Terrorism in Bangladesh
WITHIN days of the attack on Istanbul’s Ataturk Air port, terror has struck again. This time a group of half-adozen gun-wielding zealots stormed a restaurant frequented by foreign tourists and diplomats in an upscale neighbourhood of the Bangladesh capital Dhaka. Twenty-eight people, including foreigners, six terrorists and some policemen, were killed as Bangladesh forces ended the 10hour-long hostage drama.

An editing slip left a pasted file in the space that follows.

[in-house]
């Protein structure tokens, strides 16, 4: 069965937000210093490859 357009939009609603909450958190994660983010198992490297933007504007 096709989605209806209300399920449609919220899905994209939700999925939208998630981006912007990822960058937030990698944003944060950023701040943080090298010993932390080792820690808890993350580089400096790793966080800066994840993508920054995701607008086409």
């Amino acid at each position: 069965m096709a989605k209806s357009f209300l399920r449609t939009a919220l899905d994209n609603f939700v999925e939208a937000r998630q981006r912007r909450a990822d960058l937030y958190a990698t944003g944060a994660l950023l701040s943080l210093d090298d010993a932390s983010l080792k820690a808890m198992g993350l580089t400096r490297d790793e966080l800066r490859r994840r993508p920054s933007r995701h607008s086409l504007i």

Of late, Bangladesh, which is officially a secular country, has seen a spike in incidents of religious violence, which targeted secular bloggers, atheists, gay activists and Hindu and Christian priests. But the latest act of mass murder represents a dramatic shift from the previous incidents of individual violence. The tell-tale imprint of transnational terror groups is quite palpable in the episode, though the claim of the Daesh taking responsibility for the act is being discounted at the moment. That Bangladesh has been on the boil was evident for quite some time from an increasing frequency of incidents of religious violence. But the Sheikh Hasina government has been consistently underplaying the incidents by portraying them as isolated acts orchestrated by political opponents and local extremist groups. The Friday night incident should be a wake call for the Hasina regime, which has been in a state of denial. The brutality and organised nature of the Dhaka mayhem nails the official complacency and refusal to acknowledge the threat posed by religious militancy. Reports say gunmen separated foreigners from locals, took them upstairs and hacked them with machetes. Nothing can be gorier than this and the ideology that was behind this barbaric act must be resisted with all the might one can muster. A Muslim majority population with a significant minority inclined towards extreme religious views is an ideal fertile ground for extreme religious groups to thrive. The Sheikh Hasina regime should sit up and take note of the looming danger and adopt a pro-active approach to combating religious extremism. — Khaleej Times